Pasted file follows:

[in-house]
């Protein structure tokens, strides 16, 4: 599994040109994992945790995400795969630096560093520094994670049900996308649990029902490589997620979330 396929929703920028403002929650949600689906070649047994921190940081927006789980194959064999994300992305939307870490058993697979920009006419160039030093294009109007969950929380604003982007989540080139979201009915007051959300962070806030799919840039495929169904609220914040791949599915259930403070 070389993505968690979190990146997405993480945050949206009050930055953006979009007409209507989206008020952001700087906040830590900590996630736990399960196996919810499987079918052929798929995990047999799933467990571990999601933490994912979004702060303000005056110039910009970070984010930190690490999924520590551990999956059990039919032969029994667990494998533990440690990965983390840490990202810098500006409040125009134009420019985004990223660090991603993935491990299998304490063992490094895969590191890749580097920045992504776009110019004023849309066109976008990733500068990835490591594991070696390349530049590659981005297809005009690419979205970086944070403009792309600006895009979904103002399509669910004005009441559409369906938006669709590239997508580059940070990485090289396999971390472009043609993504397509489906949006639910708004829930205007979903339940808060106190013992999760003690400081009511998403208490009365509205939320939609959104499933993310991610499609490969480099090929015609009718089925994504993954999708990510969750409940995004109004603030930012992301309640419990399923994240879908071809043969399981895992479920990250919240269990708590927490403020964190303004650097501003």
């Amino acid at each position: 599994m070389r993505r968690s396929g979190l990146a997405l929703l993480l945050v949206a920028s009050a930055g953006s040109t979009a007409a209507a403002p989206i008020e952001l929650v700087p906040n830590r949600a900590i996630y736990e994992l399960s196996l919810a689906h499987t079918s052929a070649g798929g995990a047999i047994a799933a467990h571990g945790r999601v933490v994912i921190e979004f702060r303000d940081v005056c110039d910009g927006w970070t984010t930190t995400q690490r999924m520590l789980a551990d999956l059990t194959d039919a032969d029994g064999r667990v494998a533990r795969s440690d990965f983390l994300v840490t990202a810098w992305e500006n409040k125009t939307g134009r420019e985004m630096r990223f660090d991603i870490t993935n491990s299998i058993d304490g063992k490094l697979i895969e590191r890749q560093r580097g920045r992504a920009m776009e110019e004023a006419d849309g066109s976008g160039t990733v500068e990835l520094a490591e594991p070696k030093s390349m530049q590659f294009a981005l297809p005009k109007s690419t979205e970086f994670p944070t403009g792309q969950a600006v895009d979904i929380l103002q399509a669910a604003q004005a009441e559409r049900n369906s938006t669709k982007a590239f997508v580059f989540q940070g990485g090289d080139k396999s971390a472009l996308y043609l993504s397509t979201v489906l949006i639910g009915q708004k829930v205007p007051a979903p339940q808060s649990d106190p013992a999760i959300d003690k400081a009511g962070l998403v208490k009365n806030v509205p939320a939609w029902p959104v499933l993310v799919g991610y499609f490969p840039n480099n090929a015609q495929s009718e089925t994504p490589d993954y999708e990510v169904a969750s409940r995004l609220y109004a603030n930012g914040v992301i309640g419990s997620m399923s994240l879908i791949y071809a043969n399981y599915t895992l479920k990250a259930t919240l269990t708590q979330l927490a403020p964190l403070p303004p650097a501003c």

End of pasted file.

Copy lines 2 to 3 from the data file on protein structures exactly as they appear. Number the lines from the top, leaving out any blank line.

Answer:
């Protein structure tokens, strides 16, 4: 599994040109994992945790995400795969630096560093520094994670049900996308649990029902490589997620979330 396929929703920028403002929650949600689906070649047994921190940081927006789980194959064999994300992305939307870490058993697979920009006419160039030093294009109007969950929380604003982007989540080139979201009915007051959300962070806030799919840039495929169904609220914040791949599915259930403070 070389993505968690979190990146997405993480945050949206009050930055953006979009007409209507989206008020952001700087906040830590900590996630736990399960196996919810499987079918052929798929995990047999799933467990571990999601933490994912979004702060303000005056110039910009970070984010930190690490999924520590551990999956059990039919032969029994667990494998533990440690990965983390840490990202810098500006409040125009134009420019985004990223660090991603993935491990299998304490063992490094895969590191890749580097920045992504776009110019004023849309066109976008990733500068990835490591594991070696390349530049590659981005297809005009690419979205970086944070403009792309600006895009979904103002399509669910004005009441559409369906938006669709590239997508580059940070990485090289396999971390472009043609993504397509489906949006639910708004829930205007979903339940808060106190013992999760003690400081009511998403208490009365509205939320939609959104499933993310991610499609490969480099090929015609009718089925994504993954999708990510969750409940995004109004603030930012992301309640419990399923994240879908071809043969399981895992479920990250919240269990708590927490403020964190303004650097501003």
């Amino acid at each position: 599994m070389r993505r968690s396929g979190l990146a997405l929703l993480l945050v949206a920028s009050a930055g953006s040109t979009a007409a209507a403002p989206i008020e952001l929650v700087p906040n830590r949600a900590i996630y736990e994992l399960s196996l919810a689906h499987t079918s052929a070649g798929g995990a047999i047994a799933a467990h571990g945790r999601v933490v994912i921190e979004f702060r303000d940081v005056c110039d910009g927006w970070t984010t930190t995400q690490r999924m520590l789980a551990d999956l059990t194959d039919a032969d029994g064999r667990v494998a533990r795969s440690d990965f983390l994300v840490t990202a810098w992305e500006n409040k125009t939307g134009r420019e985004m630096r990223f660090d991603i870490t993935n491990s299998i058993d304490g063992k490094l697979i895969e590191r890749q560093r580097g920045r992504a920009m776009e110019e004023a006419d849309g066109s976008g160039t990733v500068e990835l520094a490591e594991p070696k030093s390349m530049q590659f294009a981005l297809p005009k109007s690419t979205e970086f994670p944070t403009g792309q969950a600006v895009d979904i929380l103002q399509a669910a604003q004005a009441e559409r049900n369906s938006t669709k982007a590239f997508v580059f989540q940070g990485g090289d080139k396999s971390a472009l996308y043609l993504s397509t979201v489906l949006i639910g009915q708004k829930v205007p007051a979903p339940q808060s649990d106190p013992a999760i959300d003690k400081a009511g962070l998403v208490k009365n806030v509205p939320a939609w029902p959104v499933l993310v799919g991610y499609f490969p840039n480099n090929a015609q495929s009718e089925t994504p490589d993954y999708e990510v169904a969750s409940r995004l609220y109004a603030n930012g914040v992301i309640g419990s997620m399923s994240l879908i791949y071809a043969n399981y599915t895992l479920k990250a259930t919240l269990t708590q979330l927490a403020p964190l403070p303004p650097a501003c």